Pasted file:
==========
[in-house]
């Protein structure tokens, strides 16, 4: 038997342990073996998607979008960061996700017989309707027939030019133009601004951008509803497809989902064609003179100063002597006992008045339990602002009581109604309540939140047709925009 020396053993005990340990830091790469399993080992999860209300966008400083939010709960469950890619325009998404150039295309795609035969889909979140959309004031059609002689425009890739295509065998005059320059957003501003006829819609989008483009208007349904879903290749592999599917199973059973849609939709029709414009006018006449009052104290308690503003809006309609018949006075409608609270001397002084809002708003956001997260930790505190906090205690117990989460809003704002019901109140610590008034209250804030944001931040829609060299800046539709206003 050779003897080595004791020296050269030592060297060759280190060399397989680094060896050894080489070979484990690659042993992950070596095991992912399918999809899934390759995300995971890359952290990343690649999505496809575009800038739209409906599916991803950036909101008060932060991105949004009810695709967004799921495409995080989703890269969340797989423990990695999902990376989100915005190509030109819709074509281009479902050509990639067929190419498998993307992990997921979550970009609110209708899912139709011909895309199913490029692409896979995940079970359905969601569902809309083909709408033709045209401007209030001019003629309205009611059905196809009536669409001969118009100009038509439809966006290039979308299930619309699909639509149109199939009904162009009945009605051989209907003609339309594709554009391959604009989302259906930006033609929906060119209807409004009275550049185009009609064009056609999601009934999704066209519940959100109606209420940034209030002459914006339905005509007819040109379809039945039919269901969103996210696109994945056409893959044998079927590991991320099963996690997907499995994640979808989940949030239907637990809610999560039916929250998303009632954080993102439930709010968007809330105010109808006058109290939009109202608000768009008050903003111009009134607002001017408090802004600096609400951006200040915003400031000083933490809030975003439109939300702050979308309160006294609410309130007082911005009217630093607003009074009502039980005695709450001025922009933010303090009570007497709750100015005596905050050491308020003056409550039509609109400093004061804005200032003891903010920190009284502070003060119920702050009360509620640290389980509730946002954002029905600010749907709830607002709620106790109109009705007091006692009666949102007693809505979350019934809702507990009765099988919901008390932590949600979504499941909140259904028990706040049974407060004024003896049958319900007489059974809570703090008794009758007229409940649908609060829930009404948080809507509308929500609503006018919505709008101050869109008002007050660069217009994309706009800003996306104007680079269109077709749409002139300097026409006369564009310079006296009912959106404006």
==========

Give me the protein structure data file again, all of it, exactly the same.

[in-house]
């Protein structure tokens, strides 16, 4: 038997342990073996998607979008960061996700017989309707027939030019133009601004951008509803497809989902064609003179100063002597006992008045339990602002009581109604309540939140047709925009 020396053993005990340990830091790469399993080992999860209300966008400083939010709960469950890619325009998404150039295309795609035969889909979140959309004031059609002689425009890739295509065998005059320059957003501003006829819609989008483009208007349904879903290749592999599917199973059973849609939709029709414009006018006449009052104290308690503003809006309609018949006075409608609270001397002084809002708003956001997260930790505190906090205690117990989460809003704002019901109140610590008034209250804030944001931040829609060299800046539709206003 050779003897080595004791020296050269030592060297060759280190060399397989680094060896050894080489070979484990690659042993992950070596095991992912399918999809899934390759995300995971890359952290990343690649999505496809575009800038739209409906599916991803950036909101008060932060991105949004009810695709967004799921495409995080989703890269969340797989423990990695999902990376989100915005190509030109819709074509281009479902050509990639067929190419498998993307992990997921979550970009609110209708899912139709011909895309199913490029692409896979995940079970359905969601569902809309083909709408033709045209401007209030001019003629309205009611059905196809009536669409001969118009100009038509439809966006290039979308299930619309699909639509149109199939009904162009009945009605051989209907003609339309594709554009391959604009989302259906930006033609929906060119209807409004009275550049185009009609064009056609999601009934999704066209519940959100109606209420940034209030002459914006339905005509007819040109379809039945039919269901969103996210696109994945056409893959044998079927590991991320099963996690997907499995994640979808989940949030239907637990809610999560039916929250998303009632954080993102439930709010968007809330105010109808006058109290939009109202608000768009008050903003111009009134607002001017408090802004600096609400951006200040915003400031000083933490809030975003439109939300702050979308309160006294609410309130007082911005009217630093607003009074009502039980005695709450001025922009933010303090009570007497709750100015005596905050050491308020003056409550039509609109400093004061804005200032003891903010920190009284502070003060119920702050009360509620640290389980509730946002954002029905600010749907709830607002709620106790109109009705007091006692009666949102007693809505979350019934809702507990009765099988919901008390932590949600979504499941909140259904028990706040049974407060004024003896049958319900007489059974809570703090008794009758007229409940649908609060829930009404948080809507509308929500609503006018919505709008101050869109008002007050660069217009994309706009800003996306104007680079269109077709749409002139300097026409006369564009310079006296009912959106404006």